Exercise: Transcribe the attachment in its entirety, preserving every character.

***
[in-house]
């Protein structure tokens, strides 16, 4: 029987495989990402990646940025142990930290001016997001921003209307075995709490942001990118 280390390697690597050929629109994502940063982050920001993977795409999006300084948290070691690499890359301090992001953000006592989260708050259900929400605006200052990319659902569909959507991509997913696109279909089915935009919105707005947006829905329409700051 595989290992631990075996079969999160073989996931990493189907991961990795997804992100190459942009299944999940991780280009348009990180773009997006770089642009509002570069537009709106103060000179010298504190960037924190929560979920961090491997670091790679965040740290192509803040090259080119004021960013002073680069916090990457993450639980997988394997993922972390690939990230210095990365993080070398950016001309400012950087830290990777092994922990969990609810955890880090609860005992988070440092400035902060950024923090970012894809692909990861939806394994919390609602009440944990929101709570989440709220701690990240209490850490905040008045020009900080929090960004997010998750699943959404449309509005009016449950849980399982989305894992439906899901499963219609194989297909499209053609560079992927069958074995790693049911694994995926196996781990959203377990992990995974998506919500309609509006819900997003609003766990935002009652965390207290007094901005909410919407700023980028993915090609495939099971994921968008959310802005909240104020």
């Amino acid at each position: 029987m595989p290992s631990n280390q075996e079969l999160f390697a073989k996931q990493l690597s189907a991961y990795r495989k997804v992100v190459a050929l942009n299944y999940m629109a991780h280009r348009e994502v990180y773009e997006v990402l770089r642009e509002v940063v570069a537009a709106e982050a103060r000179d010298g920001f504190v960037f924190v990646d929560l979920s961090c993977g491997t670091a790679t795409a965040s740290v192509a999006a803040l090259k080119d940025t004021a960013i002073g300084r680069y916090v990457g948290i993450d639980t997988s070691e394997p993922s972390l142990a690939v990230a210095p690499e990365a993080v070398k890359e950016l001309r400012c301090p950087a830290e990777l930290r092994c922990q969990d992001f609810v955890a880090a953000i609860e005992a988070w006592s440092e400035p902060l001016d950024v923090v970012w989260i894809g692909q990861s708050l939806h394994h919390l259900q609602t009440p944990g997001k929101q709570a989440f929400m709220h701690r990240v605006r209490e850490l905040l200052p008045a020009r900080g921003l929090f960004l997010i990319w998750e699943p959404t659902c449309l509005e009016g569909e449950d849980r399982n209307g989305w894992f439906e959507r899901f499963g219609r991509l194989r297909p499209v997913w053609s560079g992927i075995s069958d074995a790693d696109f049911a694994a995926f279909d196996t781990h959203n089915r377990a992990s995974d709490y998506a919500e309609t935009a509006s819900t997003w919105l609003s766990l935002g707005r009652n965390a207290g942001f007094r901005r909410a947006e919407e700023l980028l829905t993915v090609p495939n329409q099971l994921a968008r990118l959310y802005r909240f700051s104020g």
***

[in-house]
């Protein structure tokens, strides 16, 4: 029987495989990402990646940025142990930290001016997001921003209307075995709490942001990118 280390390697690597050929629109994502940063982050920001993977795409999006300084948290070691690499890359301090992001953000006592989260708050259900929400605006200052990319659902569909959507991509997913696109279909089915935009919105707005947006829905329409700051 595989290992631990075996079969999160073989996931990493189907991961990795997804992100190459942009299944999940991780280009348009990180773009997006770089642009509002570069537009709106103060000179010298504190960037924190929560979920961090491997670091790679965040740290192509803040090259080119004021960013002073680069916090990457993450639980997988394997993922972390690939990230210095990365993080070398950016001309400012950087830290990777092994922990969990609810955890880090609860005992988070440092400035902060950024923090970012894809692909990861939806394994919390609602009440944990929101709570989440709220701690990240209490850490905040008045020009900080929090960004997010998750699943959404449309509005009016449950849980399982989305894992439906899901499963219609194989297909499209053609560079992927069958074995790693049911694994995926196996781990959203377990992990995974998506919500309609509006819900997003609003766990935002009652965390207290007094901005909410919407700023980028993915090609495939099971994921968008959310802005909240104020």
């Amino acid at each position: 029987m595989p290992s631990n280390q075996e079969l999160f390697a073989k996931q990493l690597s189907a991961y990795r495989k997804v992100v190459a050929l942009n299944y999940m629109a991780h280009r348009e994502v990180y773009e997006v990402l770089r642009e509002v940063v570069a537009a709106e982050a103060r000179d010298g920001f504190v960037f924190v990646d929560l979920s961090c993977g491997t670091a790679t795409a965040s740290v192509a999006a803040l090259k080119d940025t004021a960013i002073g300084r680069y916090v990457g948290i993450d639980t997988s070691e394997p993922s972390l142990a690939v990230a210095p690499e990365a993080v070398k890359e950016l001309r400012c301090p950087a830290e990777l930290r092994c922990q969990d992001f609810v955890a880090a953000i609860e005992a988070w006592s440092e400035p902060l001016d950024v923090v970012w989260i894809g692909q990861s708050l939806h394994h919390l259900q609602t009440p944990g997001k929101q709570a989440f929400m709220h701690r990240v605006r209490e850490l905040l200052p008045a020009r900080g921003l929090f960004l997010i990319w998750e699943p959404t659902c449309l509005e009016g569909e449950d849980r399982n209307g989305w894992f439906e959507r899901f499963g219609r991509l194989r297909p499209v997913w053609s560079g992927i075995s069958d074995a790693d696109f049911a694994a995926f279909d196996t781990h959203n089915r377990a992990s995974d709490y998506a919500e309609t935009a509006s819900t997003w919105l609003s766990l935002g707005r009652n965390a207290g942001f007094r901005r909410a947006e919407e700023l980028l829905t993915v090609p495939n329409q099971l994921a968008r990118l959310y802005r909240f700051s104020g």